JRM Vol.29 No.2 pp. 299-305
doi: 10.20965/jrm.2017.p0299


Experimental Study of Ankle Joint Pushing Mechanism Concerning About the Horizontal Movement of Talus

Hideki Toda, Takeshi Matsumoto, and Hiroya Takeuchi

Department of Electrical and Electronic Systems, Faculty of Engineering, University of Toyama
3190 Gofuku, Toyama 930-8555, Japan

August 26, 2016
February 14, 2017
April 20, 2017
ankle joint contracture removal, ankle joint pushing mechanism, cradle structure

Experimental Study of Ankle Joint Pushing Mechanism Concerning About the Horizontal Movement of Talus

Proposed ankle joint pushing mechanism for the movement of the talus

An ankle joint pushing system that absorbs the horizontal movement of the talus is proposed, and the effects of the horizontal movement absorbing mechanism in the system are examined. The bending of the ankle joint is an important medical treatment that physical therapists (PTs) utilize to help their patients recover their ability to walk and to prevent contracture. However, since the ankle treatment requires a large amount of force (nearly equal to the subject’s weight) plus precise angle and power control, manual treatment by PTs has not been replaced by mechanical treatment systems. In order to realize the mechanization of the ankle joint pushing treatment, the system developed here uses two features. (1) The proposed device fixes the ankle joint position correctly by making contact with the Achilles tendon, the back of the calf, and the hip. (2) The bucket rotation center shifts its position horizontally with the movement of the talus when the foot is pushed back. This mechanism can push the toes or any part of the foot strongly and stably without causing the patient any pain. It can also stretch the biceps femoris and gastrocnemius muscles simultaneously, which could previously only be done by a physical therapist. During 73 N stretching treatment tests done on four subjects, 22.2 mm (S.D. 6.4 mm) horizontal (ventral direction) movements of the ankle joint were observed due to the movement of the talus, and our proposed device mechanism successfully suppressed the movement to a 1.8 mm (S.D. 1.3 mm) horizontal (ventral) movement in the same 73 N stretching treatment.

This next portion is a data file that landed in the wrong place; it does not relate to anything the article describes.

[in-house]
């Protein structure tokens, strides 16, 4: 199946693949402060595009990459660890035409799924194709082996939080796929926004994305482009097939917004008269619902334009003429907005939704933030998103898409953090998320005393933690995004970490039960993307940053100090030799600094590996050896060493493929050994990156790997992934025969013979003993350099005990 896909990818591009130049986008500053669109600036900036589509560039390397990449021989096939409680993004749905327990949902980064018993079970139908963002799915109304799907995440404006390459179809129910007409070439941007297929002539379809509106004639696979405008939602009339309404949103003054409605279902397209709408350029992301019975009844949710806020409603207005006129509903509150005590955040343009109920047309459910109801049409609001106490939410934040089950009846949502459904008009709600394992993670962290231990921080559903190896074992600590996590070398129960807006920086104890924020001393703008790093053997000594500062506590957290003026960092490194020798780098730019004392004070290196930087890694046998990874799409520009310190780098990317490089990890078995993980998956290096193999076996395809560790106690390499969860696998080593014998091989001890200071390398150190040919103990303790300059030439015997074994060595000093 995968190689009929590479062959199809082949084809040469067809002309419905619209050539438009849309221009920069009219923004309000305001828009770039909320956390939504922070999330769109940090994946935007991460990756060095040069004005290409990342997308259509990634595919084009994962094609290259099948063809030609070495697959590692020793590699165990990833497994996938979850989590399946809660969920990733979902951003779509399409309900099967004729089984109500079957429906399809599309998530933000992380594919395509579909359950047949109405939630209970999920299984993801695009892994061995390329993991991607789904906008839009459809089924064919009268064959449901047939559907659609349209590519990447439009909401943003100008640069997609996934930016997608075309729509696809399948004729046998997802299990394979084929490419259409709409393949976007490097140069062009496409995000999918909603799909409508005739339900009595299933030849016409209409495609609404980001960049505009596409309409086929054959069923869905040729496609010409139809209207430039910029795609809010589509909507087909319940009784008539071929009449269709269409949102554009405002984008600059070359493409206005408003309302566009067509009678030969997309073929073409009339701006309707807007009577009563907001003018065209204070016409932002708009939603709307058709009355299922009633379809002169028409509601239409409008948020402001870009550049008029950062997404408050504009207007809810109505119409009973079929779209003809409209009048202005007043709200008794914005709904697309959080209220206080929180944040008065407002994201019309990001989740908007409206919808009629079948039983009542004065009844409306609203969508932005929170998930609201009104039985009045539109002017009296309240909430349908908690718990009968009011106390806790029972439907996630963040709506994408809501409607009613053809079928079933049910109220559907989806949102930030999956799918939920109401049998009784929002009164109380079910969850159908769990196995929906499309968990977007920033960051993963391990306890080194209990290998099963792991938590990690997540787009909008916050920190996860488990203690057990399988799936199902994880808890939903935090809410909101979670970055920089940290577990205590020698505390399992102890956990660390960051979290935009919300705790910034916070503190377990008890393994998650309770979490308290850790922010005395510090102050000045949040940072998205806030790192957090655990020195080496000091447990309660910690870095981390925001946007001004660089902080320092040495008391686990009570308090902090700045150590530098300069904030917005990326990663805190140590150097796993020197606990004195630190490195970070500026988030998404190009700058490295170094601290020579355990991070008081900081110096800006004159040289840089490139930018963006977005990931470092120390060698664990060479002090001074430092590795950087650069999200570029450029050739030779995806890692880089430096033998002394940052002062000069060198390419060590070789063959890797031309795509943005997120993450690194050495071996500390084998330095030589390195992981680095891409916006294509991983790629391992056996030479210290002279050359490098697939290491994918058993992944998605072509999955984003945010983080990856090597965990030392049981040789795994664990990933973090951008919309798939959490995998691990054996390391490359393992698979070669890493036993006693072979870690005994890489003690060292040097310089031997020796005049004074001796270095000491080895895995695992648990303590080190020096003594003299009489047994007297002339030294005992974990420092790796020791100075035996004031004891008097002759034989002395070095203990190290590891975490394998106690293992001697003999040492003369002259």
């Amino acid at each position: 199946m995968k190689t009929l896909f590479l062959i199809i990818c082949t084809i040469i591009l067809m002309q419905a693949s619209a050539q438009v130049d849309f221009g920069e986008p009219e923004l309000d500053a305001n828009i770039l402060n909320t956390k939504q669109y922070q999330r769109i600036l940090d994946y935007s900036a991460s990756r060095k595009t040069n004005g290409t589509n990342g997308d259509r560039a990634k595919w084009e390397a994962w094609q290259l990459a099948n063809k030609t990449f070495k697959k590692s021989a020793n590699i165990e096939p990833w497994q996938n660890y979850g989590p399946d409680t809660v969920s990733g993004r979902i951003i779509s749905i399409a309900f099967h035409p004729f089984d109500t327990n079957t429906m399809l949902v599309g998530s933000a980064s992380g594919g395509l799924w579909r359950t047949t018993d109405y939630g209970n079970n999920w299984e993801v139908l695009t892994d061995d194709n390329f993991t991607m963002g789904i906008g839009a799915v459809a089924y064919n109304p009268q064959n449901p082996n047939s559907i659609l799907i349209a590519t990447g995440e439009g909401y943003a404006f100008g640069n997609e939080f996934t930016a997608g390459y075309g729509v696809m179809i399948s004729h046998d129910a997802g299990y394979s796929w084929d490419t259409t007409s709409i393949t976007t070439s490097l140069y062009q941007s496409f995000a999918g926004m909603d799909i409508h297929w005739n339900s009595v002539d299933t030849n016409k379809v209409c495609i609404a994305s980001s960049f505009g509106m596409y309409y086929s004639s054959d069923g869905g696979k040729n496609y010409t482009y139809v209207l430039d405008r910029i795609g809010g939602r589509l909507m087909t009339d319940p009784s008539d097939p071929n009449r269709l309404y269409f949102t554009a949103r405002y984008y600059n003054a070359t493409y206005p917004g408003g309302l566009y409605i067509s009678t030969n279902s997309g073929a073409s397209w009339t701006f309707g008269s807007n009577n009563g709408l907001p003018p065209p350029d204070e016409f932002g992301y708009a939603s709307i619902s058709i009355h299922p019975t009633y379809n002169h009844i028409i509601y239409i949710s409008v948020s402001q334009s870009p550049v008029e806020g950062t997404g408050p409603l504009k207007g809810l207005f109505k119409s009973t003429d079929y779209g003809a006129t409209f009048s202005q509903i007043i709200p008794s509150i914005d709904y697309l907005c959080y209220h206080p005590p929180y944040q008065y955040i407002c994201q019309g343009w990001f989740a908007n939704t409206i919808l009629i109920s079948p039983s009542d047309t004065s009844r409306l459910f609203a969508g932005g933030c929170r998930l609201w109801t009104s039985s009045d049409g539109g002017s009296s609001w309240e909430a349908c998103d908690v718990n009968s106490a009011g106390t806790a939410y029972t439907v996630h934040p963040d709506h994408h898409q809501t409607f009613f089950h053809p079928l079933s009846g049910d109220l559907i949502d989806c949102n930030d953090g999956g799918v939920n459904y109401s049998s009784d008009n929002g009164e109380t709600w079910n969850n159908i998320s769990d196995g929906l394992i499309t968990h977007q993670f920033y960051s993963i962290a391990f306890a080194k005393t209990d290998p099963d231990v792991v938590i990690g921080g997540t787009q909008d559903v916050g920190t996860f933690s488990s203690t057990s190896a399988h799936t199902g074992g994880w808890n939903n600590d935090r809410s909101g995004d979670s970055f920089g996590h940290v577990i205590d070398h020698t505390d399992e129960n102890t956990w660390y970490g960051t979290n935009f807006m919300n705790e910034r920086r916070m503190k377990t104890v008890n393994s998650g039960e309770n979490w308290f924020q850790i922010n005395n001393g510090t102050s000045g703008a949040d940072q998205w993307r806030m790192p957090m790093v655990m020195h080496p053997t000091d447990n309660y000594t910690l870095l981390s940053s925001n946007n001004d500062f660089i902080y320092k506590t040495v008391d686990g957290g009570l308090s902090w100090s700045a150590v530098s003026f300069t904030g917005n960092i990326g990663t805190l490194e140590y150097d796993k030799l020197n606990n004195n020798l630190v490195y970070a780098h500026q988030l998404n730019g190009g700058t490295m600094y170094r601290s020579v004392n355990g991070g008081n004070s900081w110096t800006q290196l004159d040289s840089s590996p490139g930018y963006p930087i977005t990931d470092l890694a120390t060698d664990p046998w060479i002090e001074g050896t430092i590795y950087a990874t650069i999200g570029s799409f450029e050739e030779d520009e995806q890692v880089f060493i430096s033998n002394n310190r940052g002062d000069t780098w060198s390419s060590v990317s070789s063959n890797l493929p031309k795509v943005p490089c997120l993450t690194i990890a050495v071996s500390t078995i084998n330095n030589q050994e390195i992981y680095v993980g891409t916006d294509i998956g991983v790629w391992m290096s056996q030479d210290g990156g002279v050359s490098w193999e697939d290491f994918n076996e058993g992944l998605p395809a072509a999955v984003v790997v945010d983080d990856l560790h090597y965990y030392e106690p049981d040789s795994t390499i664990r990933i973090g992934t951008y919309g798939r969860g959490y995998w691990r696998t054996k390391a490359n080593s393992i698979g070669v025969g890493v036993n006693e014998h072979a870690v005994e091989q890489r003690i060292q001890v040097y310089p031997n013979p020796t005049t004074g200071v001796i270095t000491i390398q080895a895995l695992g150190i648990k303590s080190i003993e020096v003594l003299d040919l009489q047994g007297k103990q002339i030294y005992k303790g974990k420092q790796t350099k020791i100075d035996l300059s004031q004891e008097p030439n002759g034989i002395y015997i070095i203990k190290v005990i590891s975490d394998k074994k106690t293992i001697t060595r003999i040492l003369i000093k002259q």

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Last updated on Sep. 21, 2017